If the gameplay experience were to be summed up in a spoiler free fashion the experience had elements that jumped across of RE2, Silent Hill/PT, Wolfenstein (not because of the werewolves), and even Call of Duty: Modern Warfare! Was it a good dynamic shift? You tell me. I for one felt that the first act was strong, middle was good, last act was a bit weak, but the final moments were well done.
Much of what’s worked from RE7 is carried forward in terms of gameplay mechanics. The inventory system feels cleaner this time around, and one of the better aspects is that there are better indicators for sorting and item combination than previous entries. There are more weapons to pick and choose from, with a simple but well paced crafting, upgrading and trade system courtesy of The Duke, a welcome addition to the series—not a small feat considering how popular the ‘Stranger!’ merchant from RE4 was to me and many others. The Dualsense’s heavy trigger feel is very satisfying when using heavy weapons against smaller arms that can be triggered very easily, which gives an authentic feel to the usage of various firearms. A new feature is that you can hunt animals to craft food recipes to give permanent buffs to your health and mechanics, which is essential in the tougher battles and runs.
Speaking of battles, there are more enemy varieties to deal with this time around, from werewolves, zombies, metal mutants to..thirsty vampire ladies and a lot more.
The main campaign may seem somewhat seen-it-done it for some from a gameplay point, but what is certain to be new to everyone is the new mercenaries mode. Mercenaries makes an official return to the main series since RE6, and is a lot more different than the previous iterations. It involves more organized preparation, as players need to navigate across stages in each level with various buffs and debuffs that are highly randomized, making sure that each experience is a different one for certain. It’s certainly a challenge, so much more from the main campaign, and is likely a platinum blocker for trophy hunters. On the matter of difficulty, RE Village is probably one of the easier Resident Evil games I have played, clearing the game fairly easily within 3-5 hours in general, and even less if you activate the infinite ammo cheats, which make the whole experience a breeze. The highest difficulty ‘Village of Shadows’ can still be a bit tricky even with this advantage, but still felt not too harsh in general.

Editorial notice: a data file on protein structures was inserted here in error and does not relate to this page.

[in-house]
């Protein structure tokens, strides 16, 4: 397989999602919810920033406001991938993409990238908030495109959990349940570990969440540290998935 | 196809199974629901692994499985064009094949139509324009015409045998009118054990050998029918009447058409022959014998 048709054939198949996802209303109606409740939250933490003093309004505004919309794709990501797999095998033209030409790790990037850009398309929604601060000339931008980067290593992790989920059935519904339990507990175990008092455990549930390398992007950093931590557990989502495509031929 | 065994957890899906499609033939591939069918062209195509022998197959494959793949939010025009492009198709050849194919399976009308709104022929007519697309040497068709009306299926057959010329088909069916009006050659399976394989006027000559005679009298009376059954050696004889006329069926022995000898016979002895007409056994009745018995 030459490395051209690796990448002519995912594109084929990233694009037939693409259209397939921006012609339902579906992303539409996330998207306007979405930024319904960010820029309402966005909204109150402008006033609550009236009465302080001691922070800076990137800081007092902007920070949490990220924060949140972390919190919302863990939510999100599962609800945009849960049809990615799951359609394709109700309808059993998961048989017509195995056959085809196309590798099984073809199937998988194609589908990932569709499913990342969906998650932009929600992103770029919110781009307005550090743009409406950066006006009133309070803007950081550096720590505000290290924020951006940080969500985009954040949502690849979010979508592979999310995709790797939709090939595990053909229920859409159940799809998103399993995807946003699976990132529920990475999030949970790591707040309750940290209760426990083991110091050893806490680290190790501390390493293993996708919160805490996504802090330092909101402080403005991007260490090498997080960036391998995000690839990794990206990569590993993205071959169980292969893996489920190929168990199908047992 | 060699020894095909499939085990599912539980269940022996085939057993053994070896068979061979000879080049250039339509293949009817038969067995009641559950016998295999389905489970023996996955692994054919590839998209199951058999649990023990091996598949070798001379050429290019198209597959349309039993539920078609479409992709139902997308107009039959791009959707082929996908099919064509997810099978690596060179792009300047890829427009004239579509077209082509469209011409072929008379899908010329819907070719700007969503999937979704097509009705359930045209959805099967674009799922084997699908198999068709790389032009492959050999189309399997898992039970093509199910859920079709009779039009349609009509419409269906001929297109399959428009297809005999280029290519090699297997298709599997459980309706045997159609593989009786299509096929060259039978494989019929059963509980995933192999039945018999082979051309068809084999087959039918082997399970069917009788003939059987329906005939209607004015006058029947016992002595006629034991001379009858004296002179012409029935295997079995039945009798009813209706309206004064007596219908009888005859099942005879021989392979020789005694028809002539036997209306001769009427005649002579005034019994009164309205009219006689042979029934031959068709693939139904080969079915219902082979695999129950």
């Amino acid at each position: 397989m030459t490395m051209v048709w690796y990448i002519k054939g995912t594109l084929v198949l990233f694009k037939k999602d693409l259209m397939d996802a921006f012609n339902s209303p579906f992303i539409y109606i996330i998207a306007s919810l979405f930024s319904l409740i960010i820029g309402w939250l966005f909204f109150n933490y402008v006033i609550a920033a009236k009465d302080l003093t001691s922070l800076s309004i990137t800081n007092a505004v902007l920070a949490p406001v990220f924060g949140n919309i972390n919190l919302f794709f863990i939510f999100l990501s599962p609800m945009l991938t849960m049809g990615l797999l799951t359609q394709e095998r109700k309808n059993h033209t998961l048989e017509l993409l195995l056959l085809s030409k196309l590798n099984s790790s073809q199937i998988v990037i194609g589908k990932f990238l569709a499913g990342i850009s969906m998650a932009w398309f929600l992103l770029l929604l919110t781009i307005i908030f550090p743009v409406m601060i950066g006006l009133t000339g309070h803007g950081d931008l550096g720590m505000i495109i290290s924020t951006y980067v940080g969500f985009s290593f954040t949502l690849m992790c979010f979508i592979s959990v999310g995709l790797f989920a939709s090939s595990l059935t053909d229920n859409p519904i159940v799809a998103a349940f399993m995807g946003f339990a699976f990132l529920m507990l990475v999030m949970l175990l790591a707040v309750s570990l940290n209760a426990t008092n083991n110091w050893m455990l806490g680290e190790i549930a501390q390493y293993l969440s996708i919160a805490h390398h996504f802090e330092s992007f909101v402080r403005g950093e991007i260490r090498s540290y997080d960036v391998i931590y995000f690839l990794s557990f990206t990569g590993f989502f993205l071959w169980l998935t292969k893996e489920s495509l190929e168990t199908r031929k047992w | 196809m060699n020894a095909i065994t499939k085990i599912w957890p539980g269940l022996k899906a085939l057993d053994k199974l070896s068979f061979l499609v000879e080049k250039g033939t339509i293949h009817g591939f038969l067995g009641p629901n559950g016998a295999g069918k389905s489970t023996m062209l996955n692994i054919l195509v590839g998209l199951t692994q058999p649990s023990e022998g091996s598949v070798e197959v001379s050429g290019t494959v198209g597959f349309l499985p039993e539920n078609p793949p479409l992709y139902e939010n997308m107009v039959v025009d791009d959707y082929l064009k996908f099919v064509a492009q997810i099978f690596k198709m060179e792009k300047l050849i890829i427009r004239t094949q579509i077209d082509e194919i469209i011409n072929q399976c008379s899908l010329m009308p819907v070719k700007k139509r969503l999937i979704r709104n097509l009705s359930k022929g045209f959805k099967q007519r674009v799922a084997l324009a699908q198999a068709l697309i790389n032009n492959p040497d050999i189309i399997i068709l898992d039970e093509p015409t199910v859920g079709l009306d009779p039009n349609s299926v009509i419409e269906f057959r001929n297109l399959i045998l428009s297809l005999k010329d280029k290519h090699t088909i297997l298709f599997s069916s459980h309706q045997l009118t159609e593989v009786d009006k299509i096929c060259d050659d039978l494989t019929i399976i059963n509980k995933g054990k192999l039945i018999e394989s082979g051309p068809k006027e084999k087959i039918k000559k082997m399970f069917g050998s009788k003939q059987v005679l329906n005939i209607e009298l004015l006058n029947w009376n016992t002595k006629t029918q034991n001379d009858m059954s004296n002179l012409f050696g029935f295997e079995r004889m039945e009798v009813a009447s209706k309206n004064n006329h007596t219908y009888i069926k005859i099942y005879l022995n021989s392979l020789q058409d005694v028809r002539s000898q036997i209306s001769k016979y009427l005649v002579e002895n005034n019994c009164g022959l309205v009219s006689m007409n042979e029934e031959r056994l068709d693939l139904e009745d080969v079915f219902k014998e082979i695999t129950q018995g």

Visuals and Sound
It goes without saying, but as one of the major releases for the new generation of consoles, RE Village is visually gorgeous to boot. Throughout the various levels of the game, the environments are brought to life with incredible colors, lighting and contrast effects that greatly complement the overall presentation of each area and their respective themes. The attention to details are greatly appreciated across the levels, particularly in Castle Dimitrescu and House Beneviento, as well as some end-game areas. The character, weapon and environment designs and details are astounding, and incase you miss out on that, one can peruse and view them in the figures section of extra content.
The photo mode is a moderately customizable one (albeit a little clunky initially on the PS5), which is perfect when you get a moment to gaze upon the mountains and man-made landscapes wherein you traverse throughout the game. The in game sounds are both helpful and panic-inducing with the right gear (Pulse, VR) that offer some very hauntingly immersive prompts, snarls, clicks, growls and other unwelcome noises when you play in these set-ups. That said, the spectacle of the late game can sometimes drown out what is a good soundtrack, but nothing groundbreaking.
If you’re looking for a visually polished, simple-to play game with plenty to do, this is certainly worth the buy. While some innovative touches have been put in, Village essentially carries on many of the elements brought in with RE7, which is not entirely a bad thing. The game does feel like a lot of effort went into the earlier parts of it, while it does have some generic dips here and there. Did the game live up to the hype spurred by it’s successful predecessor? Overall, we reckon so, as it certainly didn’t under-deliver. Village is not a perfect experience. But it’s a damn good video game that is a must play for the series and genre fans.